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Investor Psychology

EMOTIONAL CONTROL IS CRUCIAL
   FOR SUCCESS IN THE MARKET !

This is a major element in the equation that requires BOTH a good set of
tools (well-managed mutual funds or stocks and bonds issued by good
companies) AND a skillful user (investor/trader).  If you know all you
possibly could about the fundamental side of the market and a specific
company or fund, but still fall prey to your emotions when buying and
selling, you will fail in profit/loss terms because you will repeatedly buy
high when you are most comfortable -- and sell low when you are most
frightened.

Investors numbering in the millions make that mistake over and over again. 
The bars on the graph just above show the patterns of NET money going into (above the live) or out of (below the line) stock or "equity" mutual funds,
according to data compiled by the Investment Company Institute, with chart
work by the Research Department of Lipper Inc., a Reuters Company. The blue line shows, for easy reference, the trailing 6-month price change of the S&P 500 Index, whether above or below 0%. The graph covers the period from mid-1998 to May 2006.  Take a look and see how strongly people's emotions have affected their (generally bad) timing in buying and redeeming mutual funds!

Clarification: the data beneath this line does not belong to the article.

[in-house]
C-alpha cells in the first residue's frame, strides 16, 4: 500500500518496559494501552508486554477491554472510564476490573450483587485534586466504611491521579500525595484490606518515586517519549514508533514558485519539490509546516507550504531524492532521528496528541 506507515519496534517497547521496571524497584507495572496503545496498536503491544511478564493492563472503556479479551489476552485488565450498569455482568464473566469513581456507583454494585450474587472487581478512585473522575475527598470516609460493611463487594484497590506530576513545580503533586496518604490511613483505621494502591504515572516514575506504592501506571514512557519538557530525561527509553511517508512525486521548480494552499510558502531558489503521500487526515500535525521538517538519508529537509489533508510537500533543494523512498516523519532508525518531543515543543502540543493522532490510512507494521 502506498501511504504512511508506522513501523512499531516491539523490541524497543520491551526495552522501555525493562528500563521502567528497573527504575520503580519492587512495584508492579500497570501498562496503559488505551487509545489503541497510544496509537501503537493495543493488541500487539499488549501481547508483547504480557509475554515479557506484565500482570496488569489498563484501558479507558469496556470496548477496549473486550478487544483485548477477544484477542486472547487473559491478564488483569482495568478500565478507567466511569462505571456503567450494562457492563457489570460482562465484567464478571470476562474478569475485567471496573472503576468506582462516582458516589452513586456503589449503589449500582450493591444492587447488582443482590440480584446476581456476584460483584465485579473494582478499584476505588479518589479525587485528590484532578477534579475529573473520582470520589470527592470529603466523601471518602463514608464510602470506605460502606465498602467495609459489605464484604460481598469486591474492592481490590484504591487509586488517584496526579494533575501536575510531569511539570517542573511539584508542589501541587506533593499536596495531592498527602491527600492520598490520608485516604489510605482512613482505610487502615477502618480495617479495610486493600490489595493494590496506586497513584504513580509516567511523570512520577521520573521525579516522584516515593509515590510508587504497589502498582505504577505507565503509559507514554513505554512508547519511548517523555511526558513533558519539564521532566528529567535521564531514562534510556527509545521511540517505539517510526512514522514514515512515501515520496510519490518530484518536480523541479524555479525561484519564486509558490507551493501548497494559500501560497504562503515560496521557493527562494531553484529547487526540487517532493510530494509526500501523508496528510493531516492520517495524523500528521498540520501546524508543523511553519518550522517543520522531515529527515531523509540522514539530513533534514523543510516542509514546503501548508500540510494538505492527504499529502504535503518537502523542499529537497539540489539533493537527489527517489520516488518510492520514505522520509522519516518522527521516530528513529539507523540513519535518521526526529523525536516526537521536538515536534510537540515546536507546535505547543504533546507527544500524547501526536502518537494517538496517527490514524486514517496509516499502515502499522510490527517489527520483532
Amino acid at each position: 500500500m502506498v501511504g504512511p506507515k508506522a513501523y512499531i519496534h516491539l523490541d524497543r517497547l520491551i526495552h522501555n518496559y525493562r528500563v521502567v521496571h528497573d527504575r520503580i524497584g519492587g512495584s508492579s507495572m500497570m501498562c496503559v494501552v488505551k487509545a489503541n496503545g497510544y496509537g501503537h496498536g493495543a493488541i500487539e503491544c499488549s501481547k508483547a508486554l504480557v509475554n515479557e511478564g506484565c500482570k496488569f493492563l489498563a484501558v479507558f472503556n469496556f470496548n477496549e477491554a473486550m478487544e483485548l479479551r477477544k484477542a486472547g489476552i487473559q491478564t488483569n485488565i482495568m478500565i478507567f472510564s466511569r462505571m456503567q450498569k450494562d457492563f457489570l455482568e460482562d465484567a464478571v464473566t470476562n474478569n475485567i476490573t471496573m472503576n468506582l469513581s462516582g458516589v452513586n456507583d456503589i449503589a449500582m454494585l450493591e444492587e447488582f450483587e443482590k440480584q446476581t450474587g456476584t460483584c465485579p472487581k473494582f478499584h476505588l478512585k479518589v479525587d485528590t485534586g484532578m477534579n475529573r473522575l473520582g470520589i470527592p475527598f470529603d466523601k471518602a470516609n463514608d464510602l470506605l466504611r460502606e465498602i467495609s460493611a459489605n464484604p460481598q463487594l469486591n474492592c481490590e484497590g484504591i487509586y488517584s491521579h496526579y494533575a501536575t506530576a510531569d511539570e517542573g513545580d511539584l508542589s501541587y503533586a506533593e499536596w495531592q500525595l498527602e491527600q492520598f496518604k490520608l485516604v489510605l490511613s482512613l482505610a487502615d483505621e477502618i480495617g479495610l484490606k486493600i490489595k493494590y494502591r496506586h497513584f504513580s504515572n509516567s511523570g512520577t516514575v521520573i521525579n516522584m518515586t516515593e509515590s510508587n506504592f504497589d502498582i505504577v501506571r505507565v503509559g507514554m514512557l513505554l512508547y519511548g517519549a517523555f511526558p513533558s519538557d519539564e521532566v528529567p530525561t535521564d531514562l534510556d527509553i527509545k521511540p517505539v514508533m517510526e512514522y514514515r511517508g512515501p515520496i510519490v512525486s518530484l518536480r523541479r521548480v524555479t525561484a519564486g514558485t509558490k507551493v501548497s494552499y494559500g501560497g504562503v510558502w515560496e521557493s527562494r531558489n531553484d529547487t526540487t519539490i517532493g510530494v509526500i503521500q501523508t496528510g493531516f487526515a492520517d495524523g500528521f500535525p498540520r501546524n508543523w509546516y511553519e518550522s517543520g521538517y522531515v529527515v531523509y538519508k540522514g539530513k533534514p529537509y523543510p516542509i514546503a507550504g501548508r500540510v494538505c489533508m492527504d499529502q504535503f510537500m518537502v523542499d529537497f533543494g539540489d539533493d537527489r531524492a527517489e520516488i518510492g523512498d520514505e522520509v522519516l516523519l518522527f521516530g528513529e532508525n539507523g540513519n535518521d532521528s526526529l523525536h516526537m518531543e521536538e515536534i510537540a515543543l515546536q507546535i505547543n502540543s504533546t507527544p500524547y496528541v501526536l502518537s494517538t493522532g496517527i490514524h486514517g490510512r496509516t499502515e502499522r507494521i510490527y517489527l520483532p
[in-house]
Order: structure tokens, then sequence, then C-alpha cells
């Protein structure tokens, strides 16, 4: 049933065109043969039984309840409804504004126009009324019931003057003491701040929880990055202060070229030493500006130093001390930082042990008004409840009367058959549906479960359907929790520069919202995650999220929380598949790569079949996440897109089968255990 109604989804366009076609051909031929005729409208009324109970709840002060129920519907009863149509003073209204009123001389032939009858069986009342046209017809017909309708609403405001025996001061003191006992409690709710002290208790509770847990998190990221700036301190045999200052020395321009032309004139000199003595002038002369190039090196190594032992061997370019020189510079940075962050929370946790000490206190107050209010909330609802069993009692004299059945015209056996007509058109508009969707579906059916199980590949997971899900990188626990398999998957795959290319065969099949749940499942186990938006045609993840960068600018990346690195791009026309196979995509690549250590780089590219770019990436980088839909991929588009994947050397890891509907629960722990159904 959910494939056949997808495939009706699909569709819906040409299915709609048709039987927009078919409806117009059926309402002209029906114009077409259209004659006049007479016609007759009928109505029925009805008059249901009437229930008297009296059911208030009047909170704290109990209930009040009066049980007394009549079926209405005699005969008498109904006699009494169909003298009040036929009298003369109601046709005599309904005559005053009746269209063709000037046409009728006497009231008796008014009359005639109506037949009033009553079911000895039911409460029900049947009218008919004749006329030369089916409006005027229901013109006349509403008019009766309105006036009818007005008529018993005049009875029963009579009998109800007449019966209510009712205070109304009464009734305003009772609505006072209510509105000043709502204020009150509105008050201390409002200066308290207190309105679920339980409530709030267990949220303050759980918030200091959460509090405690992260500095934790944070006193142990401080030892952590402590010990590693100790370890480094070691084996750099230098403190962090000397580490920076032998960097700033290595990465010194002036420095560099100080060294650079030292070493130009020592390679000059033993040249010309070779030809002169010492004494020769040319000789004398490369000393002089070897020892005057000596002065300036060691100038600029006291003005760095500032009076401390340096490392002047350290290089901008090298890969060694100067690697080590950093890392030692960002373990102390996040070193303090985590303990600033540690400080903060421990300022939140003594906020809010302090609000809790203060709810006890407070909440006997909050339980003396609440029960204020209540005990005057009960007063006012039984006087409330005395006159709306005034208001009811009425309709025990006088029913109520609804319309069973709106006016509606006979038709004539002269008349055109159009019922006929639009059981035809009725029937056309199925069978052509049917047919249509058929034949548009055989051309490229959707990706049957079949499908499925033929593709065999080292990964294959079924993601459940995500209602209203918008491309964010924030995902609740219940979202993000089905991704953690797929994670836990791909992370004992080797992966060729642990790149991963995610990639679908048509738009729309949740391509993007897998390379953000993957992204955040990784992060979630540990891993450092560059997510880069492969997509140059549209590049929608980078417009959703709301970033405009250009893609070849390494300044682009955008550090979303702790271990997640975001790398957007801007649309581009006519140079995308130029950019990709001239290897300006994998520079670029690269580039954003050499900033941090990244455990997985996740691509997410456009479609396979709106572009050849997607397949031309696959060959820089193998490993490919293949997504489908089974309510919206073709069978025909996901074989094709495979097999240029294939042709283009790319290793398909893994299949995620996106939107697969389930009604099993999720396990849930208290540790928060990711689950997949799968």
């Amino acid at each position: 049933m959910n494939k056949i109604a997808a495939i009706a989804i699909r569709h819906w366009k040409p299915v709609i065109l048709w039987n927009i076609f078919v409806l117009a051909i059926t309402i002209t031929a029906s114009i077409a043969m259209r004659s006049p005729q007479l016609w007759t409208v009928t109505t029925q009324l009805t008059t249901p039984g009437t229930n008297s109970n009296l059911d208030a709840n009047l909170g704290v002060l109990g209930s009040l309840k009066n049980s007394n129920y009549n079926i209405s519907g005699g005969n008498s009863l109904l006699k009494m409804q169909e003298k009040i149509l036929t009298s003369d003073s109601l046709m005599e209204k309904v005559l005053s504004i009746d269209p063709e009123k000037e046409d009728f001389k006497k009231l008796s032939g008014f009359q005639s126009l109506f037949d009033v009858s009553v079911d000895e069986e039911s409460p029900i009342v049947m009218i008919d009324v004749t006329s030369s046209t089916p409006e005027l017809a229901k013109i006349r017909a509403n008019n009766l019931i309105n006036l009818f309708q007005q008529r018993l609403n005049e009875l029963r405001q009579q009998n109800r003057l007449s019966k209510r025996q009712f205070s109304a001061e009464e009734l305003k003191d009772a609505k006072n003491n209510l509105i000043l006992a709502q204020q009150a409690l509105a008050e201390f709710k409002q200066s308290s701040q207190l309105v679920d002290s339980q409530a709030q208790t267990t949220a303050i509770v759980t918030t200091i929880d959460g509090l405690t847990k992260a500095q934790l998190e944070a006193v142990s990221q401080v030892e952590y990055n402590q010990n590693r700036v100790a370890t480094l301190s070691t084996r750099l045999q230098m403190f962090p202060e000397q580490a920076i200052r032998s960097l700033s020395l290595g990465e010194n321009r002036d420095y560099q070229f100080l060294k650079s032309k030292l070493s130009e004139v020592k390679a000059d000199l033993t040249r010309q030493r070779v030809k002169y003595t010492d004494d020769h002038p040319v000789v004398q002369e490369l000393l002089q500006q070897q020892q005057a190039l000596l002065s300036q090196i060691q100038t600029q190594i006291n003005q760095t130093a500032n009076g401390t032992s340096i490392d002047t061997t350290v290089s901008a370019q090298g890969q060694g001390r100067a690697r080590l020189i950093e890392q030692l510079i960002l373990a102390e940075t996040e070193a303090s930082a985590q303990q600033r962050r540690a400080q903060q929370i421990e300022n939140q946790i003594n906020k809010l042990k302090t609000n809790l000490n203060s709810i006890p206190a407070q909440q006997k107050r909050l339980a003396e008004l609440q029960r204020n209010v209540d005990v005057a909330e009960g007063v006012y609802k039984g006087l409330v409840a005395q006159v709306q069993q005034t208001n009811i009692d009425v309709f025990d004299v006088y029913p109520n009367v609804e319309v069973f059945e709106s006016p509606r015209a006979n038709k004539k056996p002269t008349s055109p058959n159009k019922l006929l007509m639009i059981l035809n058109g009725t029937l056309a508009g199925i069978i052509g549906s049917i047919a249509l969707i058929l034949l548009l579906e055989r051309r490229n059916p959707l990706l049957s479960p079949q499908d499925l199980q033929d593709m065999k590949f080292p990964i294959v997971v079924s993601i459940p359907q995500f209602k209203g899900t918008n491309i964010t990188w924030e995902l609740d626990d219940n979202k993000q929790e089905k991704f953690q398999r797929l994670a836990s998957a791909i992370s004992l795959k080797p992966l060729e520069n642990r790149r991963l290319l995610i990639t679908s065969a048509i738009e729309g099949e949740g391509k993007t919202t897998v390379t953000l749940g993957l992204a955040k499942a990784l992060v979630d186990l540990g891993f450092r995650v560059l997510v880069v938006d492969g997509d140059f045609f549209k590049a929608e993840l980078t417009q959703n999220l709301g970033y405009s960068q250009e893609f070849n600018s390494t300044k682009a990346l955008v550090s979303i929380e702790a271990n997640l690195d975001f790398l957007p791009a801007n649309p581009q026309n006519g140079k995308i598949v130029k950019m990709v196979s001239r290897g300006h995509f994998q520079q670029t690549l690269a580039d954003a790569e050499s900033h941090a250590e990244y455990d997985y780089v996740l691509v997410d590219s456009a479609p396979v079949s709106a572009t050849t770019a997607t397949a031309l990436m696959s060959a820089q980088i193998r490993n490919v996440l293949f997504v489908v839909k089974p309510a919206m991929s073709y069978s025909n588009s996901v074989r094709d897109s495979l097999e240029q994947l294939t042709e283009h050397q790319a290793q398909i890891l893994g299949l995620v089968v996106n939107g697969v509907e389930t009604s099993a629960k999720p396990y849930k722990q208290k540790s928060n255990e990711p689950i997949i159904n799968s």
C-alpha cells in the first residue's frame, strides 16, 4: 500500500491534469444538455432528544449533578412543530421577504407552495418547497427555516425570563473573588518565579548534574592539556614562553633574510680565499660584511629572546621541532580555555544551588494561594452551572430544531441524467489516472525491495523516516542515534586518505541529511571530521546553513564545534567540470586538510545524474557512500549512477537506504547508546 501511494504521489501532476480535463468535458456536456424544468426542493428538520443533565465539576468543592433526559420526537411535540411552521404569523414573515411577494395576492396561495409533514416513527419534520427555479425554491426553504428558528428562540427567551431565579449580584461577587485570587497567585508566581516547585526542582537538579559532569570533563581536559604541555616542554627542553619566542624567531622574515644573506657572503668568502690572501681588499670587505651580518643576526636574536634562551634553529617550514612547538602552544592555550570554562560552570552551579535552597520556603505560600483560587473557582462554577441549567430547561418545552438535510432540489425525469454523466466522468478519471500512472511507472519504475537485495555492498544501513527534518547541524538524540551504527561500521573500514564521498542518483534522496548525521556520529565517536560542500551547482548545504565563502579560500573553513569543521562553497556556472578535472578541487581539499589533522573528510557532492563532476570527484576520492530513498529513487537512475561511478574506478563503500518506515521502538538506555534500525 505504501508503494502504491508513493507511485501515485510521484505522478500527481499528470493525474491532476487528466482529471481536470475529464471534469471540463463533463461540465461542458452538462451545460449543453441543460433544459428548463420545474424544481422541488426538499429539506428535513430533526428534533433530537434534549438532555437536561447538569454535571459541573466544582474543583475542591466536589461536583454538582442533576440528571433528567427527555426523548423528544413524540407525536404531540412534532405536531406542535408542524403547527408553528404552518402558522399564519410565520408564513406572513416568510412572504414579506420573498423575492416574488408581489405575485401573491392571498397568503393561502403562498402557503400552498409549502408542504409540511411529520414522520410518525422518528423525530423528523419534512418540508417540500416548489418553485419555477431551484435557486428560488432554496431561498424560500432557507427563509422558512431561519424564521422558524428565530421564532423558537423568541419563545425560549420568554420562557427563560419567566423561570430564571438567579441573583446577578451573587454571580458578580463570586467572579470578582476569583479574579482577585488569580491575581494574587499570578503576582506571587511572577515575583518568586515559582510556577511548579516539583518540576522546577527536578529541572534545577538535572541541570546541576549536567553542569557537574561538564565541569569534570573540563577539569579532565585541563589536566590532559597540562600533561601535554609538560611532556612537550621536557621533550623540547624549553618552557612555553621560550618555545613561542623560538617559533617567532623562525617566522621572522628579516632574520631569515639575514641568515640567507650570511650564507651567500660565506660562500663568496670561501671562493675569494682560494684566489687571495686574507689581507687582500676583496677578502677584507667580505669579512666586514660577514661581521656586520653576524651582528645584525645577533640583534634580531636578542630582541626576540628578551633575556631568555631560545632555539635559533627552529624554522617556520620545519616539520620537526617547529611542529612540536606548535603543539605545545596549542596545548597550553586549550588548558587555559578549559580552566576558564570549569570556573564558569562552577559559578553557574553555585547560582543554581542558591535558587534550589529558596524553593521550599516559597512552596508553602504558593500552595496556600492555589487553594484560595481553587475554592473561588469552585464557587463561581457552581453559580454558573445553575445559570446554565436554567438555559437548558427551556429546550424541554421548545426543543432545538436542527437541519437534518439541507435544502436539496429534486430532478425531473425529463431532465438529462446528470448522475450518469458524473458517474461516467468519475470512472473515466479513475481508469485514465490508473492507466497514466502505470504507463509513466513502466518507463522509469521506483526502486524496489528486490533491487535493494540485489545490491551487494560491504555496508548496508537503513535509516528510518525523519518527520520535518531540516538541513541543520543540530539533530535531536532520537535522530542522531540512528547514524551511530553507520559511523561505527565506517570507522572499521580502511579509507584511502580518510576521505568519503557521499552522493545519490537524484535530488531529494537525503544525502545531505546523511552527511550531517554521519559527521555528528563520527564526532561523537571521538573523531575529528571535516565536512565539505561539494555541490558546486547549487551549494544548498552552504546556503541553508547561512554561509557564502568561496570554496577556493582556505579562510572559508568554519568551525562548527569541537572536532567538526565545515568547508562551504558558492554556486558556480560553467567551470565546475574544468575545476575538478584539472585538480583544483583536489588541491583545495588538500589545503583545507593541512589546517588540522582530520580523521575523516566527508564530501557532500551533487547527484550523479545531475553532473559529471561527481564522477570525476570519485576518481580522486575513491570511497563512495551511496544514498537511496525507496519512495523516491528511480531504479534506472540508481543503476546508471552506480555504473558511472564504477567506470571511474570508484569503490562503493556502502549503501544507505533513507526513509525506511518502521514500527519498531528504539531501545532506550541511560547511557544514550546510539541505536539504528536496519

The tallest upside bars came in the first four months of 2000, exactly when
stocks were topping out after a huge bull market that culminated in the
technology/Internet mania.  People believed there was "no way to go but up" and became heavy net buyers.  The downside bar for September 2001 reflects the panic of investors after the 9/11 attacks.  The deepest downside bar came in July 2002, which turned out to be the psychological bottom of the bear market. Strong buying in early 2006 corresponded with the major averages again approaching their old highs.  The high correlation between returns and net flows shows that people let their emotions rule, rather than being disciplined.  To be a winner, you must be disciplined, which includes doing what makes you uncomfortable.

Updated net flows data are available free on the www.ici.org website: click
on Trends.  New monthly data are published on the next-to-last business day of each month.